As well as making a substantial contribution to the interdisciplinary MA in Medieval Studies offered by the Centre for Medieval Studies, the English Medieval School offers an MA in Medieval English Literatures.
This MA caters for those students who wish to study literature on its own, or to explore the inter-relatedness of different literary traditions. The MA in Medieval English Literatures is a one-year programme that combines the study of Old and Middle English, relating these to other medieval literatures. In the Middle Ages several literary languages were used in England, and the influence, at different times, of Latin, Norse, and French was particularly strong: hence our focus on plurality. The course takes a theme-based rather than a chronological approach, paying attention to both medieval and modern ideas about literature. This MA takes full advantage of staff expertise in Latin, Anglo-Saxon, Middle English, Old Norse and Medieval French (including Anglo-Norman); other areas of special focus are Palaeography and women's literary culture.
The course teaches a range of linguistic and technical skills which are essential for further medieval research.
Students will be based at the Centre for Medieval Studies, King's Manor, which has a lively interdisciplinary research culture.
£4,620 (EU); £12,720 (Non EU)
The programme for the MA in Medieval English Literatures consists of taught modules taken in the first two terms, and a dissertation of 20,000 words researched and written under individual supervision during the third term and the summer vacation.
In the first term students take the core module, Approaching the Literatures of Medieval England, which introduces issues, methodologies and critical approaches essential for the integrated study of early and late medieval English literatures, including seminars on, for example: 'Negotiating the Conquest', 'Literature at Court', 'Authors and Authorship'. Student also take a further module from a range of literary and interdisciplinary topics which may include: Cultural Identity in Anglo-Saxon Literature, The Monsters and the Critics, Textual Criticism and Codicology, Cities and their Hinterlands and Early Medieval York.
In the second term students take the core module, Rereading Old Books, which takes as its focus texts which influenced the thought and writing of the Middle Ages, when ideas of 'authority' were especially powerful. Texts may include: the Psalms, the Apocalypse, writings by Virgil, Ovid, Boethius and Bede. Students also take a further module chosen from the literary and interdisciplinary topics on offer, which may include: Fictions of Audacity (on Middle English Romance), The French of England, Saints and Texts, Viking Poetry, Renovatio (on the 12th-century Renaissance) and Gender and Sexuality.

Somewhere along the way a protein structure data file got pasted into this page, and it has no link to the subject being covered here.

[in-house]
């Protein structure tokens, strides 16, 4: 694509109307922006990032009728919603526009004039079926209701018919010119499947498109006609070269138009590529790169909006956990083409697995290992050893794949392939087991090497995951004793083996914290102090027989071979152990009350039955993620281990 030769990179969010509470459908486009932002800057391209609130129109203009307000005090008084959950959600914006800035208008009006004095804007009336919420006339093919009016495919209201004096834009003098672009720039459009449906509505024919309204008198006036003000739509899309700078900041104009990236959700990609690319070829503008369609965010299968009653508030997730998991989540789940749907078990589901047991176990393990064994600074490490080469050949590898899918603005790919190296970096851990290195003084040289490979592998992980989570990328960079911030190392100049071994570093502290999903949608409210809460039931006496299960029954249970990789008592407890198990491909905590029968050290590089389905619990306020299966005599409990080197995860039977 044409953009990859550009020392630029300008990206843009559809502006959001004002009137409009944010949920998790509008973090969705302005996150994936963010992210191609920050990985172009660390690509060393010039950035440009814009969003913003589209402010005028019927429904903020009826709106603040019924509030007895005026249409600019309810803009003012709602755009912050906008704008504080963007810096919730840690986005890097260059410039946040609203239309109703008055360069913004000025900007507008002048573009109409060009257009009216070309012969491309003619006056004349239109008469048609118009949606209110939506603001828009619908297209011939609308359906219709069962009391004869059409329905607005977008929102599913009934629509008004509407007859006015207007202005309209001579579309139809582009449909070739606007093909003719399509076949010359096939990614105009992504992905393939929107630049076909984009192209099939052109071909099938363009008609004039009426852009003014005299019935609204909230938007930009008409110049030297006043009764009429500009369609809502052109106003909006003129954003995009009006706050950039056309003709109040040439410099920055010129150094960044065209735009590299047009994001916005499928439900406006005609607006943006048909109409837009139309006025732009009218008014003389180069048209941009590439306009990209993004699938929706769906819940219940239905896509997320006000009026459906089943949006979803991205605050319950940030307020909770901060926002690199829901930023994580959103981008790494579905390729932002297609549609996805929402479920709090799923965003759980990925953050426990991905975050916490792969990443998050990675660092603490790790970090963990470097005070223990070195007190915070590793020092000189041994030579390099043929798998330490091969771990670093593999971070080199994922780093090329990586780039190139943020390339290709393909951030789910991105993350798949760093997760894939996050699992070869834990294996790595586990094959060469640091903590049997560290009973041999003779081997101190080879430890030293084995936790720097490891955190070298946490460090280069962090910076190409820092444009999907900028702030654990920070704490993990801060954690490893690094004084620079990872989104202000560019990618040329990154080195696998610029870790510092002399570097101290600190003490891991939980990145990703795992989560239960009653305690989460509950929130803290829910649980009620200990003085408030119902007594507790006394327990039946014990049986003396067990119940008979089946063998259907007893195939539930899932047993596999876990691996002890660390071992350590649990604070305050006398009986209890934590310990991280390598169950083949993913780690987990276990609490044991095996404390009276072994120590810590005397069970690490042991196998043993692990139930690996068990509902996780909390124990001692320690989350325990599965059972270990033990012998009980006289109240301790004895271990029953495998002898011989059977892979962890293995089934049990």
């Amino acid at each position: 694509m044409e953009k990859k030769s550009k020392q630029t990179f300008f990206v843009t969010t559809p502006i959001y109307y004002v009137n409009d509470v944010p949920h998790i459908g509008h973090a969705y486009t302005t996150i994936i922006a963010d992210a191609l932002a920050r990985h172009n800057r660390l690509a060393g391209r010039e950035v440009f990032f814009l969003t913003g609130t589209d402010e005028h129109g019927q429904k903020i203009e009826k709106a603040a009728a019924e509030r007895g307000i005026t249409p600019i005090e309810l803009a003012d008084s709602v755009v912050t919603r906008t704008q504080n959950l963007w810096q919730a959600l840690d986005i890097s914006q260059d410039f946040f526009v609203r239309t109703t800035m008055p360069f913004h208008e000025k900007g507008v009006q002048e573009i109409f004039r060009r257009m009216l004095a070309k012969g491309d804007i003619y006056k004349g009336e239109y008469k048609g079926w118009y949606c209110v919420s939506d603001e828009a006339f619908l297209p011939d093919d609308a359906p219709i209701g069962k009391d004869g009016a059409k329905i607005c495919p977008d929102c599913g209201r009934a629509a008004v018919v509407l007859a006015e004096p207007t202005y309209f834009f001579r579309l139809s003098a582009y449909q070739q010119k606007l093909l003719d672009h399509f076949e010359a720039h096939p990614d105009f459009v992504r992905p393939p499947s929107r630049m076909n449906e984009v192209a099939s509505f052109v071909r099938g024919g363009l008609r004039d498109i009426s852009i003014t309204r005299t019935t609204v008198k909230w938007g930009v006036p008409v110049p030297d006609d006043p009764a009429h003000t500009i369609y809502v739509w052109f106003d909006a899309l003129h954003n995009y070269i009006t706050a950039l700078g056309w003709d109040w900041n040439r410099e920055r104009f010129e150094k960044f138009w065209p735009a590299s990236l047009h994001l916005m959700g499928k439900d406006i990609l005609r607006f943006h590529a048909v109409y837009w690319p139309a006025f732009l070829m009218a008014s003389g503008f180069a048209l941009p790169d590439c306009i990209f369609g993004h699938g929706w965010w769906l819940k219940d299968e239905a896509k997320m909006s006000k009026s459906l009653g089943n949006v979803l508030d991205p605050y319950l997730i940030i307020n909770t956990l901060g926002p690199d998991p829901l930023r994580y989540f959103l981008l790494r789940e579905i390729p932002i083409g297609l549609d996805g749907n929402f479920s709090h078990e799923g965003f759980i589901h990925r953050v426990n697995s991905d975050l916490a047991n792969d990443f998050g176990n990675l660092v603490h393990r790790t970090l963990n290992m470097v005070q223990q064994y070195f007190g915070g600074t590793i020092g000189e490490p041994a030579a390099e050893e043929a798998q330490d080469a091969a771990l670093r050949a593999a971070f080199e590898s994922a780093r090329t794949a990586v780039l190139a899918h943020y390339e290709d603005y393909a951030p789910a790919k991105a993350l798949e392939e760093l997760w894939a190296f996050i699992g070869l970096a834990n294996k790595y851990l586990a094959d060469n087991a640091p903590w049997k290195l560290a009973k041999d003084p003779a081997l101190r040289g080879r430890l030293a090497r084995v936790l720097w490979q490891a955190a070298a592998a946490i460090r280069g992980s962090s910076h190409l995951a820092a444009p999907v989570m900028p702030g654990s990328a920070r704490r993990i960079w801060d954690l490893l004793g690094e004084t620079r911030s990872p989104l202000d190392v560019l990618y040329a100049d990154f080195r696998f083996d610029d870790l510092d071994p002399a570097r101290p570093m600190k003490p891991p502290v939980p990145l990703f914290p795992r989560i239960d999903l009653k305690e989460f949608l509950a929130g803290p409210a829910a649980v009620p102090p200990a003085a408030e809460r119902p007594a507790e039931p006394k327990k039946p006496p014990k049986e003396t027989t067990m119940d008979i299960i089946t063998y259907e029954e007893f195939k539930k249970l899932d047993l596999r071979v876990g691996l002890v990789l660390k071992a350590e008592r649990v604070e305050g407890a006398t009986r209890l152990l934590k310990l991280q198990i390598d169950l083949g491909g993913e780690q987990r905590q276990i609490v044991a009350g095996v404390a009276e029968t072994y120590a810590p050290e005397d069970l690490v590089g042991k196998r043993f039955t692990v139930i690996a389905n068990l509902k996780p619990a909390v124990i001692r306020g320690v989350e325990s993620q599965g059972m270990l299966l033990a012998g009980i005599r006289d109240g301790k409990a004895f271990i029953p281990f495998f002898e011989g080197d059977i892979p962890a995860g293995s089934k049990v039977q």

IMPORTANT NOTE: Per 6 April 2015 only the English language tests from IELTS and Trinity College London are accepted for Tier 4 Visa applications to the United Kingdom. Other tests (including TOEFL, TOEIC, Pearson, City & Guilds) are no longer accepted for Tier 4 visa applications to the United Kingdom. The university might still accept these tests to admit you to the university, but if you require a Tier 4 visa to enter the UK and begin your degree programme, these tests will not be sufficient to obtain your Visa. Since the Trinity College London language tests must be taken in one of their exam centres in the UK, IELTS is now the only language test accepted for Tier 4 visas to the UK that can be taken worldwide.
The normal minimum requirement for entry to the MA is a good B.A. degree (in UK terms, an upper second or the equivalent), with English literature as a major subject. Mature applicants seeking a specialist qualification after professional experience, or those wishing to return after an interval to continue their education, are welcome even if they do not have recent conventional qualifications. All applications are sympathetically considered on their merits.
Applicants need not have specialised in medieval literature at undergraduate level, nor need they have already mastered the languages required for the degree. The aim of this programme is to provide intensive training during the course, and for this the most important pre-requisites are intelligence, enthusiasm, a capacity for very hard work and a desire to learn - as well as a fascination with the Middle Ages.
Applicants for whom English is a second language are normally expected to have achieved one of the following scores: IELTS: 7.0; TOEFL: 620 (paper-based test)/260 (computer-based test)/105 (internet-based test); or (preferably) Cambridge Proficiency: A or B.
No work experience is required.
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